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==== Perang Dunia II ====
[[Berkas:US_Army_Pathfinders_June_1944.jpg|ka|jmpl|[[Pathfinders (military)|U.S. Army Pathfinders]] and [[United States Army Air Force|USAAF]] flight crew prior to [[D-Day]], June 1944, in front of a C-47 Skytrain at [[RAF North Witham]]]]
The C-47 was vital to the success of many Allied campaigns, in particular those at [[Battle of Guadalcanal|Guadalcanal]] and in the jungles of [[New Guinea]] and [[Burma Campaign|Burma]], where the C-47 and its naval version, the R4D, made it possible for Allied troops to counter the mobility of the light-travelling Japanese Army. C-47s were used to airlift supplies to the encircled American forces during the [[Battle of Bastogne]] in Belgium. Possibly its most influential role in military aviation, however, was flying "[[The Hump]]" from India into China. The expertise gained flying "The Hump" was later used in the [[Berlin Airlift]], in which the C-47 played a major role, until the aircraft were replaced by [[Douglas C-54 Skymaster|Douglas C-54 Skymasters]].{{Citation Needed|date=February 2018}}
 
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In Europe, the C-47 and a specialized [[Paratrooper|paratroop]] variant, the C-53 Skytrooper, were used in vast numbers in the later stages of the war, particularly to tow [[Military glider|gliders]] and drop paratroops. During the [[Allied invasion of Sicily|invasion of Sicily]] in July 1943, C-47s dropped 4,381 Allied paratroops. More than 50,000 paratroops were dropped by C-47s during the first few days of the [[D-Day]] campaign also known as the [[invasion of Normandy]], France, in June 1944.<ref>Cacutt, Len. "The World's Greatest Aircraft," Exeter Books, New York, NY, 1988. {{ISBN|0-7917-0011-9}}.</ref> In the [[Pacific War]], with careful use of the island landing strips of the Pacific Ocean, C-47s were used for ferrying soldiers serving in the Pacific theater back to the United States.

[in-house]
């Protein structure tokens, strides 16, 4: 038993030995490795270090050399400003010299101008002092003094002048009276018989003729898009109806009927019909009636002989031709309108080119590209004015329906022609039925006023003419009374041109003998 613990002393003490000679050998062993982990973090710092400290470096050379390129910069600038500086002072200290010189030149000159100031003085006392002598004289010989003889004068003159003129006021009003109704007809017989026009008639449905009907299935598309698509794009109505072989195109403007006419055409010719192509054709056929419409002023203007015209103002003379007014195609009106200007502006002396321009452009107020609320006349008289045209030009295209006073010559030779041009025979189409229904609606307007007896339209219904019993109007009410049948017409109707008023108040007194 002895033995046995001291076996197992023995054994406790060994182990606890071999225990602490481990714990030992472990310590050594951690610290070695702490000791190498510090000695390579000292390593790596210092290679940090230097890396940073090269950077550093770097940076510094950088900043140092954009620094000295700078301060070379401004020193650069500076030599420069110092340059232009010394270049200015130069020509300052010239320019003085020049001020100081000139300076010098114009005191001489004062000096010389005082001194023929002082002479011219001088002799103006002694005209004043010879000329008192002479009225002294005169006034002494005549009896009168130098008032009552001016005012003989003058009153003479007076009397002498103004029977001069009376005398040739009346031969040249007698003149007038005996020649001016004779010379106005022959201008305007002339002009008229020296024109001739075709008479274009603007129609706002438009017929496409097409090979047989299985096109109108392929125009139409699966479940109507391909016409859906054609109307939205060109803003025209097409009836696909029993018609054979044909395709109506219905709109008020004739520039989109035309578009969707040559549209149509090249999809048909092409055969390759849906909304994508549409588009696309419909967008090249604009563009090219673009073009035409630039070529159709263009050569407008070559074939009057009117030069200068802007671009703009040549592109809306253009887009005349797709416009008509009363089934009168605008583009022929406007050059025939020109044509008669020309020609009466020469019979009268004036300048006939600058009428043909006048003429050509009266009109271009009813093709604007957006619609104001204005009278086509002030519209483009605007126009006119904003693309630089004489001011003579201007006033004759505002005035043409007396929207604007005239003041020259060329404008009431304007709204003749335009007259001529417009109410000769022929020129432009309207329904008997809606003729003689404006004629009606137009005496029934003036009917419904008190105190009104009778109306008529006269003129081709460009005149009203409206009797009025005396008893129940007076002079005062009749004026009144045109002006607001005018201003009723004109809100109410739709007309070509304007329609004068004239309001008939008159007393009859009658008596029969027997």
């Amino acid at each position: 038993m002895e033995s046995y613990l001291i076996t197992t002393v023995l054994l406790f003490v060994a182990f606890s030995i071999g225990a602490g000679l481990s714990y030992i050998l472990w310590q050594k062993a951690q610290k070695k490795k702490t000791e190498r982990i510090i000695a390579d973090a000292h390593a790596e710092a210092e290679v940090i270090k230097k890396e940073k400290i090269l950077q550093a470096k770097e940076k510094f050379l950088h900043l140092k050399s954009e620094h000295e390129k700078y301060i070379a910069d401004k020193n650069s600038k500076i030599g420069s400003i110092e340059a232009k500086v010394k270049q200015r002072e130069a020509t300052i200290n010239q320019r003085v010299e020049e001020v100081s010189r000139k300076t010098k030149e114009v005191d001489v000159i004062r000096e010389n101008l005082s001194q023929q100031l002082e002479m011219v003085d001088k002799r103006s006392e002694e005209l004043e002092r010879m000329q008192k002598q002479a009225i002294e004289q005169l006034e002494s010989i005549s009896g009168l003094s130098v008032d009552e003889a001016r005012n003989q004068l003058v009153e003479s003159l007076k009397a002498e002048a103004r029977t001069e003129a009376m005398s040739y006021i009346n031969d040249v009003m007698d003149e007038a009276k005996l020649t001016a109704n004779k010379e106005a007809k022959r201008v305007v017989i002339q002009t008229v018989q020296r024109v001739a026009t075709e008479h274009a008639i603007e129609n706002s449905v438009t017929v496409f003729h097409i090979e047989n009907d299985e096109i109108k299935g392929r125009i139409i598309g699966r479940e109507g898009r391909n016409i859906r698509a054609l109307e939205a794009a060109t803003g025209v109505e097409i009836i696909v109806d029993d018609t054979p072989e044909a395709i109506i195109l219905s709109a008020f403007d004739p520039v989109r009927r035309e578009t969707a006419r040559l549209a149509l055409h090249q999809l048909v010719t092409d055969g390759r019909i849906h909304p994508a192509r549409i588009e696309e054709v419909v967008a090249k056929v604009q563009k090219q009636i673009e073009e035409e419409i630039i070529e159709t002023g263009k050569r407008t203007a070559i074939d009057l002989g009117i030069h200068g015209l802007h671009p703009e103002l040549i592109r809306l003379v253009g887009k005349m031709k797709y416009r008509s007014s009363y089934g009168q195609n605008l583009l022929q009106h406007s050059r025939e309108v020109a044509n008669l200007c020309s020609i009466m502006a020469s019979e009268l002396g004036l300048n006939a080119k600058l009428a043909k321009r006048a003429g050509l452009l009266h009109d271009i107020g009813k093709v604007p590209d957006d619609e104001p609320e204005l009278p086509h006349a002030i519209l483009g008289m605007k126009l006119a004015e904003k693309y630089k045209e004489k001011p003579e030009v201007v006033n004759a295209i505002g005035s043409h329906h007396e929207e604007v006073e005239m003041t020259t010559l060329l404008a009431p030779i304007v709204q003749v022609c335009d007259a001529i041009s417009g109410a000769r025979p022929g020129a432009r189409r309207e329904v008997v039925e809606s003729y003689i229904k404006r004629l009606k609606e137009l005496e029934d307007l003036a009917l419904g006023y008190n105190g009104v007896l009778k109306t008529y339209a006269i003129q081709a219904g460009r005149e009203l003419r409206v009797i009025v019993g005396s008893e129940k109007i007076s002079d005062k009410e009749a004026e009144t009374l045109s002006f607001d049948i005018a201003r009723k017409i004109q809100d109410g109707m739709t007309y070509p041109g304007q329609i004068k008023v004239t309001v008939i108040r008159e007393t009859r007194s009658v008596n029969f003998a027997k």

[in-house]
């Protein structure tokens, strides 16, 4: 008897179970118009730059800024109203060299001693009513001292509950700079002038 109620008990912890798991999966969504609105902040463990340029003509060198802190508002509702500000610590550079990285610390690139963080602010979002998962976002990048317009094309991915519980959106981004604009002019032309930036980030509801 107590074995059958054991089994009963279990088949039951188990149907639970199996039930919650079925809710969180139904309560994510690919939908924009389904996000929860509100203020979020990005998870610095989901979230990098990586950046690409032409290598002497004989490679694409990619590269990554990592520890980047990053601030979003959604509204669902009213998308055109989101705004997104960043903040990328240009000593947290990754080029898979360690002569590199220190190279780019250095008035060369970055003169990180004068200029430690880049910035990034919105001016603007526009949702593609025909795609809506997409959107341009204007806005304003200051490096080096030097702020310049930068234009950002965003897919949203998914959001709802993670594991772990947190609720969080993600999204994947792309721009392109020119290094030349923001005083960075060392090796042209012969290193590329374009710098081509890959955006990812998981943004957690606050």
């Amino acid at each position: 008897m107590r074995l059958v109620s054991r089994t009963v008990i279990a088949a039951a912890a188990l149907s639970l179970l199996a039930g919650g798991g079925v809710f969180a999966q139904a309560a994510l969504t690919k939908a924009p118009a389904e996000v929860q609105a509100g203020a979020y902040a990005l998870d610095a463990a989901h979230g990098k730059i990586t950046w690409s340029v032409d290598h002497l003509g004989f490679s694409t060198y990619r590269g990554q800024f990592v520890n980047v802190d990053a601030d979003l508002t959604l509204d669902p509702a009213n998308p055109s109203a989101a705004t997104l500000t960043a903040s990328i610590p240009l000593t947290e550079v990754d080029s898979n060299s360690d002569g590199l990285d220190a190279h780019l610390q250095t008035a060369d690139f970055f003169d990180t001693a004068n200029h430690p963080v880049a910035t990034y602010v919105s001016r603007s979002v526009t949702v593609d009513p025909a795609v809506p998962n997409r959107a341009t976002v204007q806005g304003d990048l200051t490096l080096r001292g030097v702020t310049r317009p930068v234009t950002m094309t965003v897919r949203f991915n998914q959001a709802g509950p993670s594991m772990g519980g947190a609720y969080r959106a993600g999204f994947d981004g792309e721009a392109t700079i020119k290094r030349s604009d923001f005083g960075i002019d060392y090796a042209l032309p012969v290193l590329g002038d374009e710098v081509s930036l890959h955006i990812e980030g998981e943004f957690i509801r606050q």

The C-47 was vital to the success of many Allied campaigns, in particular those at [[Battle of Guadalcanal|Guadalcanal]] and in the jungles of [[New Guinea]] and [[Burma Campaign|Burma]], where the C-47 and its naval version, the R4D, made it possible for Allied troops to counter the mobility of the light-travelling Japanese Army. C-47s were used to airlift supplies to the encircled American forces during the [[Battle of Bastogne]] in Belgium. Possibly its most influential role in military aviation, however, was flying "[[The Hump]]" from India into China. The expertise gained flying "The Hump" was later used in the [[Berlin Airlift]], in which the C-47 played a major role, until the aircraft were replaced by [[Douglas C-54 Skymaster|Douglas C-54 Skymasters]].{{Citation Needed|date=February 2018}}
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InDi Europe, the C-47 and a specialized [[Paratrooper|paratroop]] variant, the C-53 Skytrooper, were used in vast numbers in the later stages of the war, particularly to tow [[Military glider|gliders]] and drop paratroops. During the [[Allied invasion of Sicily|invasion of Sicily]] in July 1943, C-47s dropped 4,381 Allied paratroops. More than 50,000 paratroops were dropped by C-47s during the first few days of the [[D-Day]] campaign also known as the [[invasion of Normandy]], France, in June 1944.<ref>Cacutt, Len. "The World's Greatest Aircraft," Exeter Books, New York, NY, 1988. {{ISBN|0-7917-0011-9}}.</ref> In the [[Pacific War]], with careful use of the island landing strips of the Pacific Ocean, C-47s were used for ferrying soldiers serving in the Pacific theater back to the United States.
[[Berkas:C-47s_at_Tempelhof_Airport_Berlin_1948.jpg|jmpl|C-47s unloading at [[Tempelhof Airport]] during the [[Berlin Blockade|Berlin Airlift]]]]
 
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About 2,000 C-47s (received under [[Lend-Lease]]) in British and Commonwealth service [[British military aircraft designation systems|took the name "Dakota"]], possibly inspired by the acronym "DACoTA" for Douglas Aircraft Company Transport Aircraft.<ref>[http://www.boeing.com/history/products/c-47-skytrain.page "History: Douglas C-47 Skytrain Military Transport"]. Boeing. Retrieved: 14 July 2015.</ref>
 
The C-47 also earned the informal nickname "[[Albatross|gooney bird]]" in the European theatre of operations.<ref name="Proceedings">O'Rourke, G.G, CAPT USN. "Of Hosenoses, Stoofs, and Lefthanded Spads". ''United States Naval Institute Proceedings'', July 1968.</ref> Other sources<ref>''C-47/R4D Skytrain units of the Pacific and CBI'', David Isby, Osprey Combat Aircraft #66, Osprey Publishing Limited, 2007</ref> attribute this name to the first aircraft, a USMC R2D—the military version of the DC-2—being the first aircraft to land on Midway Island, previously home to the long-winged albatross known as the gooney bird which was native to Midway.
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=== C-47 Dakota di TNI AU ===
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